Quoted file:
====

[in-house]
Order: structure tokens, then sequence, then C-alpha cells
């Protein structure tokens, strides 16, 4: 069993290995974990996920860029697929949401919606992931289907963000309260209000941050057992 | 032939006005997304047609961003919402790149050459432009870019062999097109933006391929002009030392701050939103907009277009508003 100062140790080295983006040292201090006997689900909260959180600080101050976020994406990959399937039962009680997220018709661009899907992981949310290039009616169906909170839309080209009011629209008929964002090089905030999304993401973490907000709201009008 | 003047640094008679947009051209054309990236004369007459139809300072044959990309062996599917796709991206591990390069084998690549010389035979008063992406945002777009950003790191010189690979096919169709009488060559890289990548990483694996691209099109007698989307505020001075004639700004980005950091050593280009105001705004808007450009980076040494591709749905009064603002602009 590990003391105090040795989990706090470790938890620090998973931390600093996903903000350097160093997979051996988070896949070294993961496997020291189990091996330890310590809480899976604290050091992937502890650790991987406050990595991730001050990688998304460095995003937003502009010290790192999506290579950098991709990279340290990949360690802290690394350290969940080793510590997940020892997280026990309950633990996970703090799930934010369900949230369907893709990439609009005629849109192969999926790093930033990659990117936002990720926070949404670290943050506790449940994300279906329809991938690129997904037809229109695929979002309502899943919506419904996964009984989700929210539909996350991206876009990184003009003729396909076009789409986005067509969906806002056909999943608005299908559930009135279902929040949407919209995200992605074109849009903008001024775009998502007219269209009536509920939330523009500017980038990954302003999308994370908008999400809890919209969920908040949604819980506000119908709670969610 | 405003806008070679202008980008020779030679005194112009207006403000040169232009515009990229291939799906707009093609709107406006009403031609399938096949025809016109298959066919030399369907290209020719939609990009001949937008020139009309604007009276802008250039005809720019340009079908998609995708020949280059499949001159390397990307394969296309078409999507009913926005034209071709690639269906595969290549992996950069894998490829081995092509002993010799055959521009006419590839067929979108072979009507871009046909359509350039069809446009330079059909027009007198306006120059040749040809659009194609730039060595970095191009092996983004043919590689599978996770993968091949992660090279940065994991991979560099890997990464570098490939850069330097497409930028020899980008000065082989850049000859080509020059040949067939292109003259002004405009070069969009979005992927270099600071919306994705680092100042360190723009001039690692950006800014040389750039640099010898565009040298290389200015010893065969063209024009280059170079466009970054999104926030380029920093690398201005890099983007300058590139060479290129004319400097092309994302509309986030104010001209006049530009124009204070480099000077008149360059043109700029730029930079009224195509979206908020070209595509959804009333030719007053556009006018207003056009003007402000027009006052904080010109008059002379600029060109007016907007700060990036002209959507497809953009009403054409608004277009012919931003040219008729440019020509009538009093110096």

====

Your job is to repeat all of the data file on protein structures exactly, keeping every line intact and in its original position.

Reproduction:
[in-house]
Order: structure tokens, then sequence, then C-alpha cells
């Protein structure tokens, strides 16, 4: 069993290995974990996920860029697929949401919606992931289907963000309260209000941050057992 | 032939006005997304047609961003919402790149050459432009870019062999097109933006391929002009030392701050939103907009277009508003 100062140790080295983006040292201090006997689900909260959180600080101050976020994406990959399937039962009680997220018709661009899907992981949310290039009616169906909170839309080209009011629209008929964002090089905030999304993401973490907000709201009008 | 003047640094008679947009051209054309990236004369007459139809300072044959990309062996599917796709991206591990390069084998690549010389035979008063992406945002777009950003790191010189690979096919169709009488060559890289990548990483694996691209099109007698989307505020001075004639700004980005950091050593280009105001705004808007450009980076040494591709749905009064603002602009 590990003391105090040795989990706090470790938890620090998973931390600093996903903000350097160093997979051996988070896949070294993961496997020291189990091996330890310590809480899976604290050091992937502890650790991987406050990595991730001050990688998304460095995003937003502009010290790192999506290579950098991709990279340290990949360690802290690394350290969940080793510590997940020892997280026990309950633990996970703090799930934010369900949230369907893709990439609009005629849109192969999926790093930033990659990117936002990720926070949404670290943050506790449940994300279906329809991938690129997904037809229109695929979002309502899943919506419904996964009984989700929210539909996350991206876009990184003009003729396909076009789409986005067509969906806002056909999943608005299908559930009135279902929040949407919209995200992605074109849009903008001024775009998502007219269209009536509920939330523009500017980038990954302003999308994370908008999400809890919209969920908040949604819980506000119908709670969610 | 405003806008070679202008980008020779030679005194112009207006403000040169232009515009990229291939799906707009093609709107406006009403031609399938096949025809016109298959066919030399369907290209020719939609990009001949937008020139009309604007009276802008250039005809720019340009079908998609995708020949280059499949001159390397990307394969296309078409999507009913926005034209071709690639269906595969290549992996950069894998490829081995092509002993010799055959521009006419590839067929979108072979009507871009046909359509350039069809446009330079059909027009007198306006120059040749040809659009194609730039060595970095191009092996983004043919590689599978996770993968091949992660090279940065994991991979560099890997990464570098490939850069330097497409930028020899980008000065082989850049000859080509020059040949067939292109003259002004405009070069969009979005992927270099600071919306994705680092100042360190723009001039690692950006800014040389750039640099010898565009040298290389200015010893065969063209024009280059170079466009970054999104926030380029920093690398201005890099983007300058590139060479290129004319400097092309994302509309986030104010001209006049530009124009204070480099000077008149360059043109700029730029930079009224195509979206908020070209595509959804009333030719007053556009006018207003056009003007402000027009006052904080010109008059002379600029060109007016907007700060990036002209959507497809953009009403054409608004277009012919931003040219008729440019020509009538009093110096």